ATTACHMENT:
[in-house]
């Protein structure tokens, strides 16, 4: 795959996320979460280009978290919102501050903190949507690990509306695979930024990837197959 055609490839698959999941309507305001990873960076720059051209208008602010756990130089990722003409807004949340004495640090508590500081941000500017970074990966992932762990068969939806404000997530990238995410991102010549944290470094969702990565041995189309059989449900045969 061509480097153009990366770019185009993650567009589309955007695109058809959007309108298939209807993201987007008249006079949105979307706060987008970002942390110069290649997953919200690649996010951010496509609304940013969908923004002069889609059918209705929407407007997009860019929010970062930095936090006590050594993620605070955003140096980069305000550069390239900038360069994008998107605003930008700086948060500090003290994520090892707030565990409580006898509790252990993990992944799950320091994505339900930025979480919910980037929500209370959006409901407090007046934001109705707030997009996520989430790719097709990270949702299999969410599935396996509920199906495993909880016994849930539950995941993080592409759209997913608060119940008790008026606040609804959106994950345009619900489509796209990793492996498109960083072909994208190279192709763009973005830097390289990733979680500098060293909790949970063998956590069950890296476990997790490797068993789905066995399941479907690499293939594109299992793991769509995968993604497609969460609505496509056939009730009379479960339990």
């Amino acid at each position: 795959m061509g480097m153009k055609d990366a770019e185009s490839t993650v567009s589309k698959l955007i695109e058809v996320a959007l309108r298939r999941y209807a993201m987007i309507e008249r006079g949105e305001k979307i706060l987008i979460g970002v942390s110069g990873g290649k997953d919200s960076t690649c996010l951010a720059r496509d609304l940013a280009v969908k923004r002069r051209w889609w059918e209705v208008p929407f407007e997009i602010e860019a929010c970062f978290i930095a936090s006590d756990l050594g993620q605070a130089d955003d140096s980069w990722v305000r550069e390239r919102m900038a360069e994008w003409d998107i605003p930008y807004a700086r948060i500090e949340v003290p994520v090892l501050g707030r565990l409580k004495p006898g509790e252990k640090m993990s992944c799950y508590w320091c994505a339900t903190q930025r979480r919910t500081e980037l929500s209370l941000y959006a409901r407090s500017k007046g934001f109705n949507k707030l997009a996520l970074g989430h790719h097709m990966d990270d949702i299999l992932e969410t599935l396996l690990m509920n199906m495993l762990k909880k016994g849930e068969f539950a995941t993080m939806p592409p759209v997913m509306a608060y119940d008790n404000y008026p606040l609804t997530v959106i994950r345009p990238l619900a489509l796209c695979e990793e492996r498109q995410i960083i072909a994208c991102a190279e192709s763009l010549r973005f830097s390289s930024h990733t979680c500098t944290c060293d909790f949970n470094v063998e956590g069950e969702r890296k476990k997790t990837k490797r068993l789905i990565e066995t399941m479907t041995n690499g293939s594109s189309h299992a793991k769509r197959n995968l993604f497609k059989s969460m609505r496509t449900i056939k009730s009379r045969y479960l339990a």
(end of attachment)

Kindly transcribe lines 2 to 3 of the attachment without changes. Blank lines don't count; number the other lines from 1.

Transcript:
């Protein structure tokens, strides 16, 4: 795959996320979460280009978290919102501050903190949507690990509306695979930024990837197959 055609490839698959999941309507305001990873960076720059051209208008602010756990130089990722003409807004949340004495640090508590500081941000500017970074990966992932762990068969939806404000997530990238995410991102010549944290470094969702990565041995189309059989449900045969 061509480097153009990366770019185009993650567009589309955007695109058809959007309108298939209807993201987007008249006079949105979307706060987008970002942390110069290649997953919200690649996010951010496509609304940013969908923004002069889609059918209705929407407007997009860019929010970062930095936090006590050594993620605070955003140096980069305000550069390239900038360069994008998107605003930008700086948060500090003290994520090892707030565990409580006898509790252990993990992944799950320091994505339900930025979480919910980037929500209370959006409901407090007046934001109705707030997009996520989430790719097709990270949702299999969410599935396996509920199906495993909880016994849930539950995941993080592409759209997913608060119940008790008026606040609804959106994950345009619900489509796209990793492996498109960083072909994208190279192709763009973005830097390289990733979680500098060293909790949970063998956590069950890296476990997790490797068993789905066995399941479907690499293939594109299992793991769509995968993604497609969460609505496509056939009730009379479960339990």
């Amino acid at each position: 795959m061509g480097m153009k055609d990366a770019e185009s490839t993650v567009s589309k698959l955007i695109e058809v996320a959007l309108r298939r999941y209807a993201m987007i309507e008249r006079g949105e305001k979307i706060l987008i979460g970002v942390s110069g990873g290649k997953d919200s960076t690649c996010l951010a720059r496509d609304l940013a280009v969908k923004r002069r051209w889609w059918e209705v208008p929407f407007e997009i602010e860019a929010c970062f978290i930095a936090s006590d756990l050594g993620q605070a130089d955003d140096s980069w990722v305000r550069e390239r919102m900038a360069e994008w003409d998107i605003p930008y807004a700086r948060i500090e949340v003290p994520v090892l501050g707030r565990l409580k004495p006898g509790e252990k640090m993990s992944c799950y508590w320091c994505a339900t903190q930025r979480r919910t500081e980037l929500s209370l941000y959006a409901r407090s500017k007046g934001f109705n949507k707030l997009a996520l970074g989430h790719h097709m990966d990270d949702i299999l992932e969410t599935l396996l690990m509920n199906m495993l762990k909880k016994g849930e068969f539950a995941t993080m939806p592409p759209v997913m509306a608060y119940d008790n404000y008026p606040l609804t997530v959106i994950r345009p990238l619900a489509l796209c695979e990793e492996r498109q995410i960083i072909a994208c991102a190279e192709s763009l010549r973005f830097s390289s930024h990733t979680c500098t944290c060293d909790f949970n470094v063998e956590g069950e969702r890296k476990k997790t990837k490797r068993l789905i990565e066995t399941m479907t041995n690499g293939s594109s189309h299992a793991k769509r197959n995968l993604f497609k059989s969460m609505r496509t449900i056939k009730s009379r045969y479960l339990a």